Attend acclaimed Pieper lectures at students’ convenience, available through DVDs and online.
John Pieper, introduction to course
This presentation was given to foreign-trained LLM students at NYU School of Law
John Pieper, retaking the New York State Bar Exam
This is a discussion of the July 2014 New York Bar Exam and how to prepare for the February 2015 exam.
Multiple Choice Questions
Students are exposed to more than 2,000 multiple choice questions in preparation for the Multistate and Uniform Bar Examinations.
Two partners own a parcel of real estate as joint tenants. Both partners signed a deed as grantors conveying the land to the buyer. Partner one handed the deed to partner two for the sole purpose of having the deed checked by their lawyer. Without partner one’s permission, partner two handed the deed to the buyer and collected the sale price. Is this a good deed as to partner one?
- Yes, the deed was signed by both partners, which proved their intent to sell to buyer.
- No, the deed was invalid as to both grantors because partner two stepped outside his scope of authority.
- Yes, the transfer is valid from both partners because partner two was partner one’s apparent agent for purposes of delivering the deed.
- No, the deed cannot bind partner one because he did not participate in the deed delivery to the buyer.
4. No, the deed cannot bind partner one because he did not participate in the deed delivery to the buyer.
Delivery is essential to the validity of a deed. Delivery signifies the grantor’s final statement of intent that the transaction shall take place. In this case, the partner one did not intend to have it delivered and it was ineffective as to him. He still owns 50% with the buyer, who owns the other 50%.
A mail carrier was on a homeowner’s premises delivering the mail when he was bitten by a large dog owned by the next door neighbor. Although the owner used due care in keeping the animal in a securely fenced area, he knew of one prior incident when the animal got loose and bit someone. Is the dog’s owner liable for the injuries to the mailman?
- Yes, he is liable because a dog owner is always liable for an injury caused to a third person.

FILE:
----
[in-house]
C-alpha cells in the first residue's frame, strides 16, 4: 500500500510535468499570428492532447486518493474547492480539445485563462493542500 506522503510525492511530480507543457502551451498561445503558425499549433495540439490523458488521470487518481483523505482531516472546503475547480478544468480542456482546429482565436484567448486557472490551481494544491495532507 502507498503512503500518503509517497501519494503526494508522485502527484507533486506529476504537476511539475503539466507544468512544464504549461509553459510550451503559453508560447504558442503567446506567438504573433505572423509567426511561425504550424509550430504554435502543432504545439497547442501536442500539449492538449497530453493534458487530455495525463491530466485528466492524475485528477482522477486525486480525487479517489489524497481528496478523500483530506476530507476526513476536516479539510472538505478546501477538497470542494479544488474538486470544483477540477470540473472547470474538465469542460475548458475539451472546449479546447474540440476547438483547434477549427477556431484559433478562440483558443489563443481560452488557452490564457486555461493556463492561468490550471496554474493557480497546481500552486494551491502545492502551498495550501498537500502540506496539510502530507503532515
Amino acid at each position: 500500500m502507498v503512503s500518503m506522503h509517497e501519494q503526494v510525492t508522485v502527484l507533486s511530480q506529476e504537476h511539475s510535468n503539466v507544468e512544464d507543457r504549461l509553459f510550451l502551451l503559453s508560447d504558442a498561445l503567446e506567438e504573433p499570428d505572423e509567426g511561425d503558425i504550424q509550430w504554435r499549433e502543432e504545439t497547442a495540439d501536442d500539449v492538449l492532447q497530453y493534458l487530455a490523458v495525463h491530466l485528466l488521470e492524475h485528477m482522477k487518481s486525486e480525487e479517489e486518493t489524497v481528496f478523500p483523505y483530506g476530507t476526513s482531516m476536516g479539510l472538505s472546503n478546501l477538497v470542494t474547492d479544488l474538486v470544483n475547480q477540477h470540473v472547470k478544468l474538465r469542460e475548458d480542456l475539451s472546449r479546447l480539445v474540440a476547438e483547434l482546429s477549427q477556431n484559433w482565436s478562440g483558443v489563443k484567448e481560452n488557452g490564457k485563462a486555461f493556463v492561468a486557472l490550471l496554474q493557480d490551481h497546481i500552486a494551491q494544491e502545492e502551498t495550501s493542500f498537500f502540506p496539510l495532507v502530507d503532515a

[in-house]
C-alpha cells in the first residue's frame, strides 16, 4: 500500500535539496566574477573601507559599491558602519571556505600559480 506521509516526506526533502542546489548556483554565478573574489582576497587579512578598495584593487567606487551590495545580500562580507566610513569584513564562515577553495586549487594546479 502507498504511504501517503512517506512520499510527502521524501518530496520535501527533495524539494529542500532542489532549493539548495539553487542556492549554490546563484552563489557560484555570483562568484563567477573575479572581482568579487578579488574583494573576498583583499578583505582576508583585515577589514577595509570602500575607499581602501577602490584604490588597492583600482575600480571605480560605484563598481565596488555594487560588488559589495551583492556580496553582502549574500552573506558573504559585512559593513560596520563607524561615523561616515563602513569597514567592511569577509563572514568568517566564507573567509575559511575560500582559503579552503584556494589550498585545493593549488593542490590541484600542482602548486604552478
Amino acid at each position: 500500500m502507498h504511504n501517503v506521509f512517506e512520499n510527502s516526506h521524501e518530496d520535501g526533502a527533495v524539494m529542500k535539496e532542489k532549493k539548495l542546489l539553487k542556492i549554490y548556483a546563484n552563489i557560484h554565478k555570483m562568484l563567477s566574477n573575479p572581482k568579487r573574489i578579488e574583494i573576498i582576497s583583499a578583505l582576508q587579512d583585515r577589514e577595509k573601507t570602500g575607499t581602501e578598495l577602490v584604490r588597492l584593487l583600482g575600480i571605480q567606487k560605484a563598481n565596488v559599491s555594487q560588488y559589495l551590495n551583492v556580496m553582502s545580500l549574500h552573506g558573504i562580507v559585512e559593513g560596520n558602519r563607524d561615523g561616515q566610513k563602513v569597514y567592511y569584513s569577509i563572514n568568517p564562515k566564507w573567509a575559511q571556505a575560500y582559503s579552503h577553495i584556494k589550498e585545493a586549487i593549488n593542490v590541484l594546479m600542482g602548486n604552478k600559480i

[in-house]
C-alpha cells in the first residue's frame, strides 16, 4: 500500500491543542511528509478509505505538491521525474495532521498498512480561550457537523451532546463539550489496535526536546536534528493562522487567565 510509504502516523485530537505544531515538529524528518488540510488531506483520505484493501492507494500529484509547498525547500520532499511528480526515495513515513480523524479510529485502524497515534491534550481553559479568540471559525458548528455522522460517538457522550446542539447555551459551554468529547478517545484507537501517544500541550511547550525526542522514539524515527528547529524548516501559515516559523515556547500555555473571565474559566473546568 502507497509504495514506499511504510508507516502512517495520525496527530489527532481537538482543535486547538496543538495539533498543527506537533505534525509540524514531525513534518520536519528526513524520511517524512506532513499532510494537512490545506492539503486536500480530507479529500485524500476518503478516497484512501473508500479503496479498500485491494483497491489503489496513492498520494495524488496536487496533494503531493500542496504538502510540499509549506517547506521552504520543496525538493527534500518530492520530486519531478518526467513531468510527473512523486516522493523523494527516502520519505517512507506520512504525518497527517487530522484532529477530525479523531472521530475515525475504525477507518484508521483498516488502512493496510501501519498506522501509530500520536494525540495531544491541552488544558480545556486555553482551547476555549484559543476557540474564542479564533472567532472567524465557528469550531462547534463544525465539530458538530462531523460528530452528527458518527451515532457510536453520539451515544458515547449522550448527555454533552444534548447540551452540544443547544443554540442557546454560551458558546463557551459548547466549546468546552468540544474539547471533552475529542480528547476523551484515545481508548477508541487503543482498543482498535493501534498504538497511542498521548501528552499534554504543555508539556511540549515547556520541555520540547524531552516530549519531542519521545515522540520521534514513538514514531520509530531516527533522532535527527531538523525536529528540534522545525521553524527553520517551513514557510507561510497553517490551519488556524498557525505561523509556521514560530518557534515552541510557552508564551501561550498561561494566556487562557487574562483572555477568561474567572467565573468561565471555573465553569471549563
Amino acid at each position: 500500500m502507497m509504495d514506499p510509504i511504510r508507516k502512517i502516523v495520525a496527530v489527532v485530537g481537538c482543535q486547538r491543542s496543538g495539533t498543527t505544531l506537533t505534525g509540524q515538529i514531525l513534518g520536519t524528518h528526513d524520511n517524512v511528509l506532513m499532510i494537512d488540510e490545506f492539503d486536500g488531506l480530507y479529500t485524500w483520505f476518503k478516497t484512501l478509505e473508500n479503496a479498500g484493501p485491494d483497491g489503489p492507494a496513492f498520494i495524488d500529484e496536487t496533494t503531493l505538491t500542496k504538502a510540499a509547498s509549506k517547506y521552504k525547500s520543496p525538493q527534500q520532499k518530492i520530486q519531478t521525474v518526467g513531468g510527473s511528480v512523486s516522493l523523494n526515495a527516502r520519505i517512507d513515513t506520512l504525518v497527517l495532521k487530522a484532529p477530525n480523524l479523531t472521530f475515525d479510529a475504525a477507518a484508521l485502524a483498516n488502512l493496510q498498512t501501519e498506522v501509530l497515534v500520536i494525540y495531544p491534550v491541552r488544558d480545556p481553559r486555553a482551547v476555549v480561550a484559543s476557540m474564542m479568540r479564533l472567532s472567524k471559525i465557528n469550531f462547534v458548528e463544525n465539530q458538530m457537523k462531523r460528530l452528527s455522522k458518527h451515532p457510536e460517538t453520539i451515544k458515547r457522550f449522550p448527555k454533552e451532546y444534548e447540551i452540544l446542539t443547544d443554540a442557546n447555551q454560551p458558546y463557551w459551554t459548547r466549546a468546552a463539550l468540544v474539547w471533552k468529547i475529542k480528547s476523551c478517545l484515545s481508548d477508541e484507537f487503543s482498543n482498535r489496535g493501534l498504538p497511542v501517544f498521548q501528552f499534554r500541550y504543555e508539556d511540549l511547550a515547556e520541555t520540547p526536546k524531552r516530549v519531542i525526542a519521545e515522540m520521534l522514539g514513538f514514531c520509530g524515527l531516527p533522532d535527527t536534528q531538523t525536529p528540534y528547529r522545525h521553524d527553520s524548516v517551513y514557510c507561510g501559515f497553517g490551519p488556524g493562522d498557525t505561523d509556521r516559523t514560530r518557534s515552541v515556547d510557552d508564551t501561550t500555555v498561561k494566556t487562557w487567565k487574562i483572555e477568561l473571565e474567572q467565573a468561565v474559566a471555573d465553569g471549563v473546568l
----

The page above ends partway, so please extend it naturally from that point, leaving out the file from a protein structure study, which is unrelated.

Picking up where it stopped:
- No, he is not liable because he used due care and was not negligent under the circumstances.
- Yes, he is liable because an owner who knows of the dog’s dangerous propensities is strictly liable for ensuing damages.
- No, he is not liable because the dog was on someone else’s property at the time of the incident.
3. Yes, he is liable because an owner who knows of the dog’s dangerous propensities is strictly liable for ensuing damages.
There is strict (absolute) liability for dog bites once the dog’s owner knows of the dog’s dangerous propensities. This is the premise for the so-called “one-bite” rule in which the dog owner is put on notice of the dog’s dangerous propensities after the first bite occurs. The due care used by the dog owner in this case is irrelevant due to the application of strict liability.
A motorist was traveling at 2-3 miles per hour when she negligently tapped the rear of another vehicle. A passenger in the struck vehicle had a rare medical condition that made her highly vulnerable to any slight physical impact or intrusion. The minimal impact caused the passenger to lightly bump her shoulder against the door, which triggered her rare immuno-suppressant disease to surface. The passenger became permanently incapacitated from the impact. She sued the negligent motorist for all injuries. Does she have a valid claim?
- Yes, because the victim in this case is called an “unforeseeable plaintiff.”
- No, because the motorist is only liable for foreseeable injuries.
- Yes, because in the law of negligence the defendant takes the plaintiff “as he finds her.”
- No, because the victim’s own psychosomatic reaction caused the injuries to surface.
3. Yes, because in the law of negligence the defendant takes the plaintiff “as he finds her.”
When you get a plaintiff who has an “eggshell skull,” this person has a very high vulnerability to injury to any part of the body. In this case, the defendant takes the plaintiff as she finds her, and is responsible for all foreseeable and unforeseeable injuries that occur.